in this hilly, sequestered community, with the little
black-and-white dog at her side, felt quite pleasant, except for
the familiar twinge she felt now and then around her right hip.
She used her free hand to re-adjust the holster and pistol under
the left arm of her jacket to make sure it was secure, and
continued forward. She passed only a few joggers on her way toward
the tea café.
she caught sight of a man across the street, she slowed her pace.
He sat at a table behind a wrought iron fence that separated Evangeline’s
patio from the sidewalk. She felt a sudden pressure in her chest.
man was quietly handsome. He wore a gray Fedora and sat at a small
bistro table. He perused a newspaper, probably the Sunday edition
of The Cincinnati Enquirer, folded in his hands. A ceramic teacup
rested in a saucer on the table. His appearance was exactly as he
had been described, even though her source had last seen him more
than five years ago.
halted at the fence. “Doc, sit.” The dog sat at her heel. She
had no idea how to start a conversation with the man whose eyes
just rolled up at her.
This is a mistake. There’s no real reason to believe this
stranger might have the answer to my questions.
all the hours she had considered approaching him, she had planned
what to say, but no words formed in her mind, and she simply stood
there, her mouth halfway open. The melody of a song from the 60s,
a ballad by The Beatles, distracted her as it echoed softly in the
the man said. His eyes were sharp, sky blue, and they studied her
from behind a pair of wire eyeglasses.
He stood and removed his Fedora.
saw he broke the six-foot mark.
man rested his newspaper atop two others stacked on the table.
“You are not an
acolyte, not a follower of my books.”
took a breath. “I’ve read both.”
you carry neither with you...for my signature on the title
have a Kindle, and I’ve never been much into author
blinked. “You are not
an investigative journalist.”
How do you know?”
carry recording equipment, or perhaps a writing tablet at the very
least. You hold nothing this fine morning, except for the canine
glanced down at the dog by her side. “Curious. You said
I unwittingly run afoul of law enforcement?”
Oh, no. Why?”
this be an official visit?”
studied him. “Have you seen me before?”
must know I’m a cop. That’s what you meant.”
gestured with one open palm at an empty chair. “Please. Join
blinked several times, and then stepped through a gate in the
fence. The small three-legged dog followed at her side. as John
Lennon’s soft melodic voice accompanied them. Seated in the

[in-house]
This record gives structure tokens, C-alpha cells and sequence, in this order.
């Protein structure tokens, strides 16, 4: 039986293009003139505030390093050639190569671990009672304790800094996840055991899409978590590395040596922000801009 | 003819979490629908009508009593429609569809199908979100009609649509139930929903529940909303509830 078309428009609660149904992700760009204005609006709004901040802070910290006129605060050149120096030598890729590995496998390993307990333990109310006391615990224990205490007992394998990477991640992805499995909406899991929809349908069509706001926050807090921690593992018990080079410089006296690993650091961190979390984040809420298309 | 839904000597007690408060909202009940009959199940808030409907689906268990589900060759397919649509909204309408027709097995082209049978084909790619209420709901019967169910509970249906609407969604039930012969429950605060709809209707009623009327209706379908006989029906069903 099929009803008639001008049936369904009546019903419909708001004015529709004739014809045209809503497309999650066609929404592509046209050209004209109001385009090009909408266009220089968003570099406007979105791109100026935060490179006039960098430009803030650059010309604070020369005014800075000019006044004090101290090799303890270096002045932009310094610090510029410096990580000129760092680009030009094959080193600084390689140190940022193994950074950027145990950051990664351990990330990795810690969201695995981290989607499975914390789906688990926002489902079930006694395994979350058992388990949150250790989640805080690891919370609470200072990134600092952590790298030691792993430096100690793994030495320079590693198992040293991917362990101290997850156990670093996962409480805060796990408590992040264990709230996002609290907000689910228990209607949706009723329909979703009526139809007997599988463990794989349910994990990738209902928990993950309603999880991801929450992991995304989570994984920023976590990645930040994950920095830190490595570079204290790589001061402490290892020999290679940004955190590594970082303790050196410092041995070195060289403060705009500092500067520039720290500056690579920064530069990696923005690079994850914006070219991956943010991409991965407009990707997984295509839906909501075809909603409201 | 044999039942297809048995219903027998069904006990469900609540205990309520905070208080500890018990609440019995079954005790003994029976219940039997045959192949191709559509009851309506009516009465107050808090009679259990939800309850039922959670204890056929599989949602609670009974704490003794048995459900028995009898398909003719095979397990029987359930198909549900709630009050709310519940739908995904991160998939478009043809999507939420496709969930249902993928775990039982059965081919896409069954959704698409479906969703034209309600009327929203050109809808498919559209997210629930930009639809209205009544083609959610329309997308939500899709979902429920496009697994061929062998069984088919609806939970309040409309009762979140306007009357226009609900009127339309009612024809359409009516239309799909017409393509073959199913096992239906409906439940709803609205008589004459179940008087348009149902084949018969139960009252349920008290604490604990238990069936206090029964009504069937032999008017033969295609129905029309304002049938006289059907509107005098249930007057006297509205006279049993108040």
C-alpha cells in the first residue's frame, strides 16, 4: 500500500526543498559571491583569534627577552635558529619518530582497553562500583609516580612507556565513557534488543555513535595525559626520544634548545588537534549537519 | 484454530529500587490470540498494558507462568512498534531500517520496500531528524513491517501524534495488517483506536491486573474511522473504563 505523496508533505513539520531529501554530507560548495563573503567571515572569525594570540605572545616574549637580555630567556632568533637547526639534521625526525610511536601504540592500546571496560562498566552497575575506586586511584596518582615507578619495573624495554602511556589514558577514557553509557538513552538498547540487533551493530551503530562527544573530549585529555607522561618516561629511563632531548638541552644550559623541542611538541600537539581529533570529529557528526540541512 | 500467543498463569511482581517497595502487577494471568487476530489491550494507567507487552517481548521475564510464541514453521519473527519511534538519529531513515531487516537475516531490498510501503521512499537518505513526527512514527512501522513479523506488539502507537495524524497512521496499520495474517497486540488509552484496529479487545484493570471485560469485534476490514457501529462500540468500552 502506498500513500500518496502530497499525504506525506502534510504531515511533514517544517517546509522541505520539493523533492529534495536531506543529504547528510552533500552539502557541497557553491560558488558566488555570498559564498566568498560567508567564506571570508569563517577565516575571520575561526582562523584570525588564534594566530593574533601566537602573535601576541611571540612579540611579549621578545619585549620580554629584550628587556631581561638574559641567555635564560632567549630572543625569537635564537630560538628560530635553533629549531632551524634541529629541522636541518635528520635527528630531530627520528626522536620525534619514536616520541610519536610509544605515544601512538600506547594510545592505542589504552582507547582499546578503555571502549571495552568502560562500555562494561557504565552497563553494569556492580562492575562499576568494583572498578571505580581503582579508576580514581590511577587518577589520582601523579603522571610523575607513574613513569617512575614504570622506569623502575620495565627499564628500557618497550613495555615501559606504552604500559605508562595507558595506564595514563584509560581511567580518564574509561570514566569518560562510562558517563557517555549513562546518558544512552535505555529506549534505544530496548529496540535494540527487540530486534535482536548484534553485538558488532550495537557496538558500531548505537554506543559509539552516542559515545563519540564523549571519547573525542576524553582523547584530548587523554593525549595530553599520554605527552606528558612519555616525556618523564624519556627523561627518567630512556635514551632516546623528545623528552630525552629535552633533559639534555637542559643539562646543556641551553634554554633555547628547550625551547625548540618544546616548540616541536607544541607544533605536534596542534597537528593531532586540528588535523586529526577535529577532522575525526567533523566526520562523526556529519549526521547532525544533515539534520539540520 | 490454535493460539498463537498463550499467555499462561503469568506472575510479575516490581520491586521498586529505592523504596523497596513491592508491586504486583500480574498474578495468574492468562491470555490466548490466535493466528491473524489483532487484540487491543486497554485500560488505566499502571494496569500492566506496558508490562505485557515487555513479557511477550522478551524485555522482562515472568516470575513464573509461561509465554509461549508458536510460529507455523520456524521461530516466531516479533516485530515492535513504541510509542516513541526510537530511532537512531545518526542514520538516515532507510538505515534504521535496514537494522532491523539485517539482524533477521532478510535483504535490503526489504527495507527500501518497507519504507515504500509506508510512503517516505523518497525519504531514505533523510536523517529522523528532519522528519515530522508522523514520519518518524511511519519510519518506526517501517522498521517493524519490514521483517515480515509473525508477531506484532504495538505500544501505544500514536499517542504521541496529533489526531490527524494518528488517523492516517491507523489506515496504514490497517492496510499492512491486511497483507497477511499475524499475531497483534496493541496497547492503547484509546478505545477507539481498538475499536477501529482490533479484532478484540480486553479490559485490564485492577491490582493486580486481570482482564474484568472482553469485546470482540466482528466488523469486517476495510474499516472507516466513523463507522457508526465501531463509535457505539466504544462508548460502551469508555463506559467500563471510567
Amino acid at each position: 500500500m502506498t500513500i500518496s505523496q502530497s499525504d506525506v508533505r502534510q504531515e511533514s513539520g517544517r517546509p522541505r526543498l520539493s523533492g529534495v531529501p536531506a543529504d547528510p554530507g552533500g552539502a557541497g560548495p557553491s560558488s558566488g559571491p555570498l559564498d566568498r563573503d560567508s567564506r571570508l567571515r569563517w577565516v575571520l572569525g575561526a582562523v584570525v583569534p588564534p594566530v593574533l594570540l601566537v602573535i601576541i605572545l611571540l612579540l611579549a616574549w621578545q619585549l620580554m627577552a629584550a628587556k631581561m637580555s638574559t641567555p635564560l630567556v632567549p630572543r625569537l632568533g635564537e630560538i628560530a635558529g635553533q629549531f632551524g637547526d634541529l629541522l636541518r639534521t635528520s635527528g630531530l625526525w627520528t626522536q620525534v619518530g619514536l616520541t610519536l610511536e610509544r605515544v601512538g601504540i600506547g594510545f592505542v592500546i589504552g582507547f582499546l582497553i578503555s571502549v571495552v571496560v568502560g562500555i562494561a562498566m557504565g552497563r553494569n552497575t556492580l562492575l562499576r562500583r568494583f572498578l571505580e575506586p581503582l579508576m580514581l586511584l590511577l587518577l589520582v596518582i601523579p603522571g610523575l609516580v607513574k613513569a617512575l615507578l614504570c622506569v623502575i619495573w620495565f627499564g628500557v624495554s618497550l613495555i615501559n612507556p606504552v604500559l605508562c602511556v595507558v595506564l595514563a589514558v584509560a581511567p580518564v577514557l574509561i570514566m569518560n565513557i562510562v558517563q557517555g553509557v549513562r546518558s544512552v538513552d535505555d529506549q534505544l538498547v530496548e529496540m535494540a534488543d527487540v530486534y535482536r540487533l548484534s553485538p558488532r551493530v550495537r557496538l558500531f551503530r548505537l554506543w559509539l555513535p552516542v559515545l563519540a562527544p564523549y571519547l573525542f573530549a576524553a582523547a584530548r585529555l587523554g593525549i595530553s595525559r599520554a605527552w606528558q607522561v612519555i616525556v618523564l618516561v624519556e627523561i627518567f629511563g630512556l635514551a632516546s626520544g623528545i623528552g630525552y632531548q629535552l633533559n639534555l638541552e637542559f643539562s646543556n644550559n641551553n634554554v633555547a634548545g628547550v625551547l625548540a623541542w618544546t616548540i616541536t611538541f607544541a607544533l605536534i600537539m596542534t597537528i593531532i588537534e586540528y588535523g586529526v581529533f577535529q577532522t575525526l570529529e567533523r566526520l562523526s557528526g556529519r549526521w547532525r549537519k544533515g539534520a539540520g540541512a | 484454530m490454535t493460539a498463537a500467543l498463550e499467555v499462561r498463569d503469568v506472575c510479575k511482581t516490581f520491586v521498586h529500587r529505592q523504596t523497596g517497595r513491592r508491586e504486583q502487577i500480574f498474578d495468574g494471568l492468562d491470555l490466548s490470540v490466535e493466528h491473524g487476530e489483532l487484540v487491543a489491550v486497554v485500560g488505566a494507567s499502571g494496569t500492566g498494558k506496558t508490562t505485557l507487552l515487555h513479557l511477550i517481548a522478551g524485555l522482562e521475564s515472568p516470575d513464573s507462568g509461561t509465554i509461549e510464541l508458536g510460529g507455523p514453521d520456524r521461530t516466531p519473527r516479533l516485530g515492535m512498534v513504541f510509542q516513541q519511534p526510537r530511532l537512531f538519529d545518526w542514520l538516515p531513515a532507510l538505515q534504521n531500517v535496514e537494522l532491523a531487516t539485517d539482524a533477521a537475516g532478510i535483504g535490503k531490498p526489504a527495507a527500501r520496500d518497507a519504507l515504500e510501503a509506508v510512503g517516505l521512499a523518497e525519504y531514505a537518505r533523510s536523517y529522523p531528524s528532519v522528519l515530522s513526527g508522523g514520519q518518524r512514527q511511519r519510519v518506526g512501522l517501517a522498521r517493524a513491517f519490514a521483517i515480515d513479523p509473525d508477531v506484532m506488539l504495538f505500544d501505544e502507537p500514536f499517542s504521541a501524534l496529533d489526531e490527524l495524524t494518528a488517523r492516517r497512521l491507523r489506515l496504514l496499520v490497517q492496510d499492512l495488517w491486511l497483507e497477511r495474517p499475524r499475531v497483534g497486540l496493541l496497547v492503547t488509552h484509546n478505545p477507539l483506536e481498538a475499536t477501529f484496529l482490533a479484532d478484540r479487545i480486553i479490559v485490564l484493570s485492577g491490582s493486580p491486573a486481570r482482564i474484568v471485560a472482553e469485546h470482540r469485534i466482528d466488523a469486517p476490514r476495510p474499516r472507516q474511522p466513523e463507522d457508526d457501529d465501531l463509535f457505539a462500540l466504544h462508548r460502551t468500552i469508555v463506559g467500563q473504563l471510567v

proffered chair, she gazed at the man standing on the other side
of the table. He had short-cut dark brown hair highlighted by a
few touches of gray at the temples. Clean-shaven and properly
neat, he wore pressed tan dress slacks, brown tie shoes, a
long-sleeved white shirt buttoned all the way up, no tie, and a
me for barging in on you like this.”
welcome pleasant conversation.”
glanced around and adjusted her position on the chair. “It’s
nice here, as if this place were lifted from a quaint English
sat and placed his Fedora atop the newspapers. “I visit this
lovely establishment each Sunday.”
nodded. “Thank you for, well, for talking with me. I wasn’t sure how you might react.”
is, as they say, no problem.”
folded her hands in her lap and squeezed them together; they
pulsed with an insistent tremble. The small dog stretched up and
rested his front paws on her thigh. His nose sniffed at the
Doc.” She patted his side. “Down.”
dog glanced at her with those puppy-dog browns.
Not for dogs.”
paws slid from her thigh and he curled up on the concrete beside
fellow,” the man said. “Intelligent.”
nodded. “We’ve become friends.”
different song began from hidden speakers. This time it was Because
I Love You, by The Dave Clark 5.
I order tea for you, or perhaps a scone, Miss...Miss..?
Sorry. Warren. Jessie Warren.”
extended his hand across the table. “I am pleased to meet you,
took his hand. His fingers gripped hers with a gentle strength.
I, and as you must know, am Wallace Brewster.”
Warren, I have two questions.”
did you manage to locate me?”
cleared her throat. “I started with the usual online
searches...but nothing popped up.”
server in her early 20s appeared tableside with a ceramic teapot.
She had a blond ponytail and sported a black apron with Evangeline’s
embroidered across the front. “Mr. Brewster? More hot water?”
waitress carefully poured steaming water into the small teacup.
She completed her refill and faced Jessie. “May I bring you
Grey, please.” Jessie noticed the man gaze at her as if he were
studying a scientific formula on an old-fashioned chalkboard.
waitress smiled. “Certainly.”
a dish of water for my dog, please.”
waitress nodded and glided away.
course,” Jessie said to Brewster, “my search was stymied when
I was looking for Alice Victoria Carroll.”
squinted at him. “A man who writes under a female
pen name is not unheard of, but still odd.”
to protect my privacy.”
obviously my precautions
had some flaws.”
chuckled. “The authors of blogs about you never believed Alice
Victoria Carroll was your real name. The speculation was you
pieced that name together, the Alice from Alice
in Wonderland, and
Carroll from, well, the author.”
found herself tumbling down a rabbit hole.”
story gave me the creeps when my mother read it to me. I don’t
know why it’s thought of as a classic for kids.”
down a rabbit hole has taken on metaphorical implications for many
authors who followed Mr. Carroll. The metaphor serves as the